Warrior (2011)

I’m not a big fan of fighting sports, so if I’m going to see a movie about them there has to be more to it. I’m a pretty tough sell on this kind of movie. That being said, Warrior was entertaining. Would I list it on my top 250 favorite movies? Probably not. There were a couple things that kept me from getting really pulled into the movie, one being parts of the writing. There were moments that were just plain cheesy to me – and that extends to the music choices, particularly during the last couple fights. It just didn’t work for me. And as far as the backstories go, I think if they wanted to include them to add dimension to the movie, they should have done a much better job of fleshing out Tommy’s (Tom Hardy) background in the Marines. I connected more emotionally with Brendan (Joel Edgerton) because of the simple fact that his reason for entering into the Sparta tournament are well portrayed and we not only get involved emotionally with Brendan himself, but also with his wife Tess (Jennifer Morrison) and, to a degree, his daughters. Do I sound feminine enough yet?

One thing I did like about the fight scenes was how they are shot. The camerawork makes it seem like more of a documentary than a Hollywood blockbuster and that works in the movie’s favor. Those camera shots are not unique to the fights, though – all through the movie it looks as though a hand-held camera was used to make it seem more realistic and less staged. It makes for a much more down-to-earth telling of the story and I enjoyed that. It’s more personal and in a way it helps you relate more to what you’re seeing.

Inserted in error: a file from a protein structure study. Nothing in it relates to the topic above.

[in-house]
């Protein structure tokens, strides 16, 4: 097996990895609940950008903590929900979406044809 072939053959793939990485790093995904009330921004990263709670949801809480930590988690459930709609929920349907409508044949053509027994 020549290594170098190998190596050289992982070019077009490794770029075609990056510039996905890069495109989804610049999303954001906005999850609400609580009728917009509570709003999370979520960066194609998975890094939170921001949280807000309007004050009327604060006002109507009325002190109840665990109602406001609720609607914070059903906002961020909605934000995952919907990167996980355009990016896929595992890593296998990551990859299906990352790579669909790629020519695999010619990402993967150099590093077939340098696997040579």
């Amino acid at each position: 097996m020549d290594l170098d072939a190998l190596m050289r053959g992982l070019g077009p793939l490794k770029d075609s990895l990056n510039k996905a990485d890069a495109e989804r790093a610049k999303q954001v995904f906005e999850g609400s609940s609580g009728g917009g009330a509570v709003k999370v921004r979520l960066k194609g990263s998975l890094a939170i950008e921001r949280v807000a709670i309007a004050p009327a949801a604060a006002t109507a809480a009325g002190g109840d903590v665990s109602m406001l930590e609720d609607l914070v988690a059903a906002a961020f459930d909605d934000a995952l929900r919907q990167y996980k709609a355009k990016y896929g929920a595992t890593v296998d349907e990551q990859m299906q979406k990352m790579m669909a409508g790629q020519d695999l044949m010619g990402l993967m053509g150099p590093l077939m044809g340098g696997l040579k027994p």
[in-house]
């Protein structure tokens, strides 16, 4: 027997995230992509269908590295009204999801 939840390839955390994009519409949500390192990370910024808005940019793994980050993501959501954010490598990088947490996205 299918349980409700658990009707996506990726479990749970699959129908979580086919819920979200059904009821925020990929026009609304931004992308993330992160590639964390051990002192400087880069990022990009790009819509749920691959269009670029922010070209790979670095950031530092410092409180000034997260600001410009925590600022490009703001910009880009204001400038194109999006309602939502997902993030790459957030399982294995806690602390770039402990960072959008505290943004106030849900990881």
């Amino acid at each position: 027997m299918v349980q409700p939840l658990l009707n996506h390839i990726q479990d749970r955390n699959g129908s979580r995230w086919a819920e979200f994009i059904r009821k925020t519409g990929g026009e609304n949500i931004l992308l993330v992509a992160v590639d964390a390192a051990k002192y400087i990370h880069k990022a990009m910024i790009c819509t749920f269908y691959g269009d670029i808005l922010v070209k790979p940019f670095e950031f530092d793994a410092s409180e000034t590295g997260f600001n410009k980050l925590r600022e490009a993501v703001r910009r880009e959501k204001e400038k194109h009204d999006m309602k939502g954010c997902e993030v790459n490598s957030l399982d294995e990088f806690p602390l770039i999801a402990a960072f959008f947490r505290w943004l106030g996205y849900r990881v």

Also, Nick Nolte was great as Paddy Conlon, the father of Tommy and Brendan and a recovering alcoholic. He was not a good father when the brothers were younger and they still hold it against him. Seeing him both at his high and low moments throughout the film is moving and it’s apparent that the ruined relationships with both of his sons still hurts him.

Hardy and Edgerton are both great in their roles as competing brothers. Their relationship is tough – they have grown apart so much that on one level it is easy to compete against one another. At the same time, you can see that it is hard on them to be so estranged from each other as brothers, especially with such a rocky relationship with their father. I think that their stories are ones you can connect with easily, but the acting is what brought that across more than the writing and that’s where the film falls short a bit for me. I can only imagine if the writing had been on the same level as the acting how great it would be.


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